Set up the VNC Server in Fedora


This article describes in brief how to configure VNC server instances for one or multiple users on a remote machine, how to use VNC to start graphical applications on boot and finally how to enhance security by connecting to the server through encrypted SSH tunnels.

"Virtual Network Computing (VNC) is a desktop protocol to remotely control another computer. It transmits the keyboard presses and mouse clicks from one computer to another relaying the screen updates back in the other direction, over a network." -WikiPedia-

This article describes in brief how to configure VNC server instances for one or multiple users on a remote machine, how to use VNC to start graphical applications on boot and finally how to enhance security by connecting to the server through encrypted SSH tunnels.


A user account should exist on the remote machine.
The RPM packages vnc-server and vnc should be installed on the remote machine and your workstation respectively.

Setting up the server

I assume that we have setup a remote user account, named "leopard" and we want to start an X session through VNC for this user.

In Fedora Core or Red Hat based distros in general, all we have to do is define the VNC server instances in /etc/sysconfig/vncservers. These will be started by the vncserver initscript. This has to be done as root. Edit this file so that it contains the following:

VNCSERVERARGS[3]="-geometry 1024x768 -depth 16"

With these we define that a vnc server instance should be started as user leopard on display 3 and we also set some options for this server such as resolution and color depth. Each VNC server instance listens on port 5900 plus the display number on which the server runs. In our case, leopard’s vnc server would listen on port 5903.

For multiple vnc instances /etc/sysconfig/vncservers would look like this:

VNCSERVERS="1:tiger 2:albatros 3:leopard"
VNCSERVERARGS[1]="-geometry 1024x768 -depth 16"
VNCSERVERARGS[2]="-geometry 800x600 -depth 8"
VNCSERVERARGS[3]="-geometry 1024x768 -depth 16"

These would listen on ports 5901, 5902, 5903 respectively.

User Configuration

There is one more thing that needs to be done on the remote machine. User leopard’s vnc password needs to be set. So, as user leopard give the command:

# vncpasswd

We are prompted for a password. This is the password that we will use when we connect to leopard’s vnc server instance. This password is saved in /home/leopard/.vnc/passwd.

Start the VNC server

After the initial configuration is done we restart the vnc service. As root:

# service vncserver restart

To make VNC server to start on boot:

# chkconfig vncserver on

More User Configuration

After the VNC service is started, some new files are created in /home/leopard/.vnc/ directory. These include leopard’s vnc server log file, pid file and an X startup script. As user leopard we edit the script in order to customize some settings. The default /home/leopard/.vnc/xstartup script contains some commands that are executed when the VNC server is started. These include:

xsetroot -solid grey
vncconfig -iconic &
xterm -geometry 80x24+10+10 -ls -title "$VNCDESKTOP Desktop" &
twm &

xsetroot in this case sets the background color.
vncconfig is a supplementary program that can be used to control the vnc server. Apart from this, when run without arguments it acts as a helper application and its main purpose is to provide support for clipboard transfers between the client (vncviewer) and the vnc server.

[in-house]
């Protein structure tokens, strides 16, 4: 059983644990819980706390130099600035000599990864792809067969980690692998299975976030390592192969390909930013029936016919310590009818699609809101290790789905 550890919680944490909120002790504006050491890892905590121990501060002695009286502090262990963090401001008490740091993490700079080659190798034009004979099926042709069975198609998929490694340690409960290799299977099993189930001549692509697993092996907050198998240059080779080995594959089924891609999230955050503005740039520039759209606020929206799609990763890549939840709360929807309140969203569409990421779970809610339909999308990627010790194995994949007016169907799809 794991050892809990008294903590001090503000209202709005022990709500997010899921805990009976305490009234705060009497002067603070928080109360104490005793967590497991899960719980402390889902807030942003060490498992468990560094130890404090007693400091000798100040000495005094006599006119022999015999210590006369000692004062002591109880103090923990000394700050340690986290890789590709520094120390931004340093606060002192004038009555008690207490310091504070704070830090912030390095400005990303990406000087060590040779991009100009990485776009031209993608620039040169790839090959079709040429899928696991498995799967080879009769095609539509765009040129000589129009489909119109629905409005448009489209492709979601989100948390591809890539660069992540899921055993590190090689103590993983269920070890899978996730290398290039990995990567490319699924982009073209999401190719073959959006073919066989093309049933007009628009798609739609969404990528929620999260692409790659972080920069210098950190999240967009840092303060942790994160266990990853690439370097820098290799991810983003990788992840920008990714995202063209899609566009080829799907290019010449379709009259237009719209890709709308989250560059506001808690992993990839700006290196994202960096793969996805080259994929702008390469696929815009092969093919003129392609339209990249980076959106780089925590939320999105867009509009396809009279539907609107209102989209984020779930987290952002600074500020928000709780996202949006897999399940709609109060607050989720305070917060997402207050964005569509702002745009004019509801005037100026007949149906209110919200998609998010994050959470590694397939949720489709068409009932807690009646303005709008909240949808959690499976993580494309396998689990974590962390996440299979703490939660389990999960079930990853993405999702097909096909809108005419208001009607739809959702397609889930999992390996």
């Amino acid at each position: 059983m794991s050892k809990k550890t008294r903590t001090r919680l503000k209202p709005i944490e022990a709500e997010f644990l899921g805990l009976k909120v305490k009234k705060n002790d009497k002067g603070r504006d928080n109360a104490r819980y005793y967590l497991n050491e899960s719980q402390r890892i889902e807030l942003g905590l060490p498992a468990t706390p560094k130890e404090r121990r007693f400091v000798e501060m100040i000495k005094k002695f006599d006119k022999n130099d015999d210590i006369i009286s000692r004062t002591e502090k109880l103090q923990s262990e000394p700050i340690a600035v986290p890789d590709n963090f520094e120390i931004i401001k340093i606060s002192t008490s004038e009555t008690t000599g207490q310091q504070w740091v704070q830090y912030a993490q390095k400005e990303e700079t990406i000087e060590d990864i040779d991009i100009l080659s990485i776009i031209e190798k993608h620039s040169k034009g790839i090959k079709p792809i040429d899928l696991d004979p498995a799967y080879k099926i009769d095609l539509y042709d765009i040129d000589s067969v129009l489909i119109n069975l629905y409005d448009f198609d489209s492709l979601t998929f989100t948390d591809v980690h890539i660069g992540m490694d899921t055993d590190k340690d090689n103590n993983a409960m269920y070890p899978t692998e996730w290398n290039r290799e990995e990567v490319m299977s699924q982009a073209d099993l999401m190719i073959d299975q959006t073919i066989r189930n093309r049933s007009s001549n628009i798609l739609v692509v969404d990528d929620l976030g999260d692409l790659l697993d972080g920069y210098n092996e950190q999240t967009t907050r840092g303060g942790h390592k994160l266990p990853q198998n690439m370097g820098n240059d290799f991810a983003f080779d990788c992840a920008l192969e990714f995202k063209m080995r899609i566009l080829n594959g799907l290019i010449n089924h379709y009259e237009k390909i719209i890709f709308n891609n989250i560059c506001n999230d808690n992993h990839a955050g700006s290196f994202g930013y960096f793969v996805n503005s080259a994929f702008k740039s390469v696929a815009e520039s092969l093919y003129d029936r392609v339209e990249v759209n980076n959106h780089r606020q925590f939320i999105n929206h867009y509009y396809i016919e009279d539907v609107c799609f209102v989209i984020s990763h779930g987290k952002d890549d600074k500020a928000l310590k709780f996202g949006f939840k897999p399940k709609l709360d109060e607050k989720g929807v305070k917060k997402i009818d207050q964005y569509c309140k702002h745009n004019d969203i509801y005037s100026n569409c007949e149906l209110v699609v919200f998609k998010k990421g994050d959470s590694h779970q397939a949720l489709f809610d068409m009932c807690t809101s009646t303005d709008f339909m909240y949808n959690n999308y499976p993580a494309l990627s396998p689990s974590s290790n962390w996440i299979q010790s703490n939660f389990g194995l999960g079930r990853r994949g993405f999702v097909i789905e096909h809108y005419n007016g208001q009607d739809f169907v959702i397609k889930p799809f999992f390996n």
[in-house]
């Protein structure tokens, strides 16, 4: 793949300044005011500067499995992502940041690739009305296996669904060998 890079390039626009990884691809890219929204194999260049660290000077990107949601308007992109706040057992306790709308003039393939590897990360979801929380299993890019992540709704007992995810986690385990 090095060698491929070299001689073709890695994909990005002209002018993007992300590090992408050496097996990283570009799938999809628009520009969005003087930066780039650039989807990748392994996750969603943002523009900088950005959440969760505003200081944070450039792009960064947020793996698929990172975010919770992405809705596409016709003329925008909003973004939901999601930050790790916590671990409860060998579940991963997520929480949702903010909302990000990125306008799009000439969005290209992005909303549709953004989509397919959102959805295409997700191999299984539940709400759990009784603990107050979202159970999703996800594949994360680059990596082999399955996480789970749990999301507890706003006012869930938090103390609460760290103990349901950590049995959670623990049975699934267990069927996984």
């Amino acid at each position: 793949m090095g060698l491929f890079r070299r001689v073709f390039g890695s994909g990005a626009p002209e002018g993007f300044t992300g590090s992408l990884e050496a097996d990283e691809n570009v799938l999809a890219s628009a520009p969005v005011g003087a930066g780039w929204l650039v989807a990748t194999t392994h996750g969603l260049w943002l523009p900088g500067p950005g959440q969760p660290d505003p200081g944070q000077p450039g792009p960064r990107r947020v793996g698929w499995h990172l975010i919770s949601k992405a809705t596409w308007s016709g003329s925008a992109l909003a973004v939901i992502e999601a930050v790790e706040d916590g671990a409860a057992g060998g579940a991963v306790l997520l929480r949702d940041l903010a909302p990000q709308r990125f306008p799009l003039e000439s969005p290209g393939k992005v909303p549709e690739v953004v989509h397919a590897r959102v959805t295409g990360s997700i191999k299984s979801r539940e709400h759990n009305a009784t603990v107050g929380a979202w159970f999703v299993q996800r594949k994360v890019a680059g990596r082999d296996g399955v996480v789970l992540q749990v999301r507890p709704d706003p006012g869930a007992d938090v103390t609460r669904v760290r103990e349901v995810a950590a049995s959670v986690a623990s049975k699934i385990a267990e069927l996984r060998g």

xterm starts an xterm terminal.
twm starts the X server’s default window manager. We probably want to change that to a more user friendly window manager, eg fluxbox.

The VNC server, apart from letting us control a remote machine using a graphical interface, it serves as a way to start graphical applications on boot. For example, I want my favourite p2p program, amule, to start on boot. So, I add this to the /home/leopard/.vnc/xstartup script. This is how my xstartup file looks like:

xsetroot -solid grey
vncconfig -iconic &
xterm -geometry 80x24+10+10 -ls -title "$VNCDESKTOP Desktop" -e ./menu &
amule &
fluxbox & 

menu is a script of mine that is executed when xterm is started.
Remember to put the "&" symbol after each command, so that it goes to the background and the xstartup script continues on.

Restart the VNC service for the changes to take effect. As root:

# service vncserver restart

Connect to the VNC server

In our example, leopard’s vnc server listens for connections on port 5903. So, open this port in the remote machine’s firewall.

We connect to the remote machine using a vnc viewer. Having installed the vnc package, connect to to the server with the following command:

# vncviewer

The general usage is :

vncviewer [Server's IP]:[Port]:[Display]

We are prompted for the password and eventually connect to the server. Closing the vncviewer’s window, does not affect the server or the programs we run on it. If we reconnect everything will be there.

Special Note: There is no need, actually it’s pointless and could give you some trouble, to logoff from your remote X session. If this happens, generally you need to restart the VNC service on the remote machine to get your remote desktop back. If you want to stop working on your remote desktop, just close the vncviewer’s window and you are done.


The VNC protocol is not a secure communication protocol. The use of a vnc password provides security at the level of server access (it’s vulnerable to brute-force attacks though), but the whole VNC session is transmitted in the clear, without encryption. The easiest, but most effective, way to secure our connection to the VNC server is to connect through an encrypted SSH tunnel. This way the whole session will be encrypted.

The rest assume that you have the SSH server up and running on your remote machine ( and you know what SSH tunnels are.

So, what we are going to do is to create an encrypted tunnel, and connect to our VNC server through it. We also want this tunnel to be automatically closed as soon as we shut down vncviewer. All this is done with the following command:

# ssh -f -L 25903: sleep 10; vncviewer

This is what it does:

  • -L 25903: forwards our local port 25903 to port 5903 on the remote machine. In other words, it creates the tunnel.